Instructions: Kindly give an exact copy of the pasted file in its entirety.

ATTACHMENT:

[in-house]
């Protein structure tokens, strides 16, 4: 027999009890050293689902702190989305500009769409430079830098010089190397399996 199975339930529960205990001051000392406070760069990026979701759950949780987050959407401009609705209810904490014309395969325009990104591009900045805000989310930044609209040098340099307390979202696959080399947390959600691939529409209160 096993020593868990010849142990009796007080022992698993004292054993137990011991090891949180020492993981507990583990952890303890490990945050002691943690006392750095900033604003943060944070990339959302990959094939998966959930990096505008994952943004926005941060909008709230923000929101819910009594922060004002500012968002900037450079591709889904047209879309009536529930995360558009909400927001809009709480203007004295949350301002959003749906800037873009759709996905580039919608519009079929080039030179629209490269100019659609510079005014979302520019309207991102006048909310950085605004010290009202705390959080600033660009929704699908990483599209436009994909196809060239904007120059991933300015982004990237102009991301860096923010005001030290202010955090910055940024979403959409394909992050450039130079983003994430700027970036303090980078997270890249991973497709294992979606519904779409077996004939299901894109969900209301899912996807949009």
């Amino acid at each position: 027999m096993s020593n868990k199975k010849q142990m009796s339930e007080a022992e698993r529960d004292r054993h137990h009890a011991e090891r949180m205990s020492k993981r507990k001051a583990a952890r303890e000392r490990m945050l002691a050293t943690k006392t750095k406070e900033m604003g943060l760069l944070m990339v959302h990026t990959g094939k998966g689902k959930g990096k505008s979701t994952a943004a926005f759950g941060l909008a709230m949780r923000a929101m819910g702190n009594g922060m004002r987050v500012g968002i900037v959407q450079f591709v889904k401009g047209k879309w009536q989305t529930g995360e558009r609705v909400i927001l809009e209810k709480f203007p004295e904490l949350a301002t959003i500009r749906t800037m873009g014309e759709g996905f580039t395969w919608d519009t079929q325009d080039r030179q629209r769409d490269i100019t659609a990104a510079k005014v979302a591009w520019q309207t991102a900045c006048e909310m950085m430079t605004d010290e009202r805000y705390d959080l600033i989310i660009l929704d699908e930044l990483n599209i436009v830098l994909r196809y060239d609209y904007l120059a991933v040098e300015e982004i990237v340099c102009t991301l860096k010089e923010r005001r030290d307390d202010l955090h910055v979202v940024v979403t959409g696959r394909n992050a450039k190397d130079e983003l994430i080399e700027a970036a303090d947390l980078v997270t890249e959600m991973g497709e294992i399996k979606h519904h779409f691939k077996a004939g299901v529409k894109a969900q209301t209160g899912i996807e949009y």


[in-house]
């Protein structure tokens, strides 16, 4: 027999009890050293689902702190989305500009769409430079830098010089190397399996 199975339930529960205990001051000392406070760069990026979701759950949780987050959407401009609705209810904490014309395969325009990104591009900045805000989310930044609209040098340099307390979202696959080399947390959600691939529409209160 096993020593868990010849142990009796007080022992698993004292054993137990011991090891949180020492993981507990583990952890303890490990945050002691943690006392750095900033604003943060944070990339959302990959094939998966959930990096505008994952943004926005941060909008709230923000929101819910009594922060004002500012968002900037450079591709889904047209879309009536529930995360558009909400927001809009709480203007004295949350301002959003749906800037873009759709996905580039919608519009079929080039030179629209490269100019659609510079005014979302520019309207991102006048909310950085605004010290009202705390959080600033660009929704699908990483599209436009994909196809060239904007120059991933300015982004990237102009991301860096923010005001030290202010955090910055940024979403959409394909992050450039130079983003994430700027970036303090980078997270890249991973497709294992979606519904779409077996004939299901894109969900209301899912996807949009």
């Amino acid at each position: 027999m096993s020593n868990k199975k010849q142990m009796s339930e007080a022992e698993r529960d004292r054993h137990h009890a011991e090891r949180m205990s020492k993981r507990k001051a583990a952890r303890e000392r490990m945050l002691a050293t943690k006392t750095k406070e900033m604003g943060l760069l944070m990339v959302h990026t990959g094939k998966g689902k959930g990096k505008s979701t994952a943004a926005f759950g941060l909008a709230m949780r923000a929101m819910g702190n009594g922060m004002r987050v500012g968002i900037v959407q450079f591709v889904k401009g047209k879309w009536q989305t529930g995360e558009r609705v909400i927001l809009e209810k709480f203007p004295e904490l949350a301002t959003i500009r749906t800037m873009g014309e759709g996905f580039t395969w919608d519009t079929q325009d080039r030179q629209r769409d490269i100019t659609a990104a510079k005014v979302a591009w520019q309207t991102a900045c006048e909310m950085m430079t605004d010290e009202r805000y705390d959080l600033i989310i660009l929704d699908e930044l990483n599209i436009v830098l994909r196809y060239d609209y904007l120059a991933v040098e300015e982004i990237v340099c102009t991301l860096k010089e923010r005001r030290d307390d202010l955090h910055v979202v940024v979403t959409g696959r394909n992050a450039k190397d130079e983003l994430i080399e700027a970036a303090d947390l980078v997270t890249e959600m991973g497709e294992i399996k979606h519904h779409f691939k077996a004939g299901v529409k894109a969900q209301t209160g899912i996807e949009y």